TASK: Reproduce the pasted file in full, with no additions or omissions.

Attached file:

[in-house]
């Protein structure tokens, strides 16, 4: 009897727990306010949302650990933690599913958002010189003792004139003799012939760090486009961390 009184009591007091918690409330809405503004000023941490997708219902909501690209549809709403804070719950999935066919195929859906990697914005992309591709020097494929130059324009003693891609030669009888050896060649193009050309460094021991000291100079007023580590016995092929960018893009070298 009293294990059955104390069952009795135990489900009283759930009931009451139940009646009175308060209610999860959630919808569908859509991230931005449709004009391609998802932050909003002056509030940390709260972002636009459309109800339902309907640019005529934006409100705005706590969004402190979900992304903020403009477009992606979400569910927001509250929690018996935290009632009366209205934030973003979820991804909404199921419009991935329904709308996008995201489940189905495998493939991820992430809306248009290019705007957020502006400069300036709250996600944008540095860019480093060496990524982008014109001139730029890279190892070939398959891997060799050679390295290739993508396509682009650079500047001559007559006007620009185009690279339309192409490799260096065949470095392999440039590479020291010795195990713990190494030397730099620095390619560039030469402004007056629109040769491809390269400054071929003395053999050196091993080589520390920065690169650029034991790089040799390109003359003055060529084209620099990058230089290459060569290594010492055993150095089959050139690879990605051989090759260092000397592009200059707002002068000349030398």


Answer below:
[in-house]
């Protein structure tokens, strides 16, 4: 009897727990306010949302650990933690599913958002010189003792004139003799012939760090486009961390 009184009591007091918690409330809405503004000023941490997708219902909501690209549809709403804070719950999935066919195929859906990697914005992309591709020097494929130059324009003693891609030669009888050896060649193009050309460094021991000291100079007023580590016995092929960018893009070298 009293294990059955104390069952009795135990489900009283759930009931009451139940009646009175308060209610999860959630919808569908859509991230931005449709004009391609998802932050909003002056509030940390709260972002636009459309109800339902309907640019005529934006409100705005706590969004402190979900992304903020403009477009992606979400569910927001509250929690018996935290009632009366209205934030973003979820991804909404199921419009991935329904709308996008995201489940189905495998493939991820992430809306248009290019705007957020502006400069300036709250996600944008540095860019480093060496990524982008014109001139730029890279190892070939398959891997060799050679390295290739993508396509682009650079500047001559007559006007620009185009690279339309192409490799260096065949470095392999440039590479020291010795195990713990190494030397730099620095390619560039030469402004007056629109040769491809390269400054071929003395053999050196091993080589520390920065690169650029034991790089040799390109003359003055060529084209620099990058230089290459060569290594010492055993150095089959050139690879990605051989090759260092000397592009200059707002002068000349030398």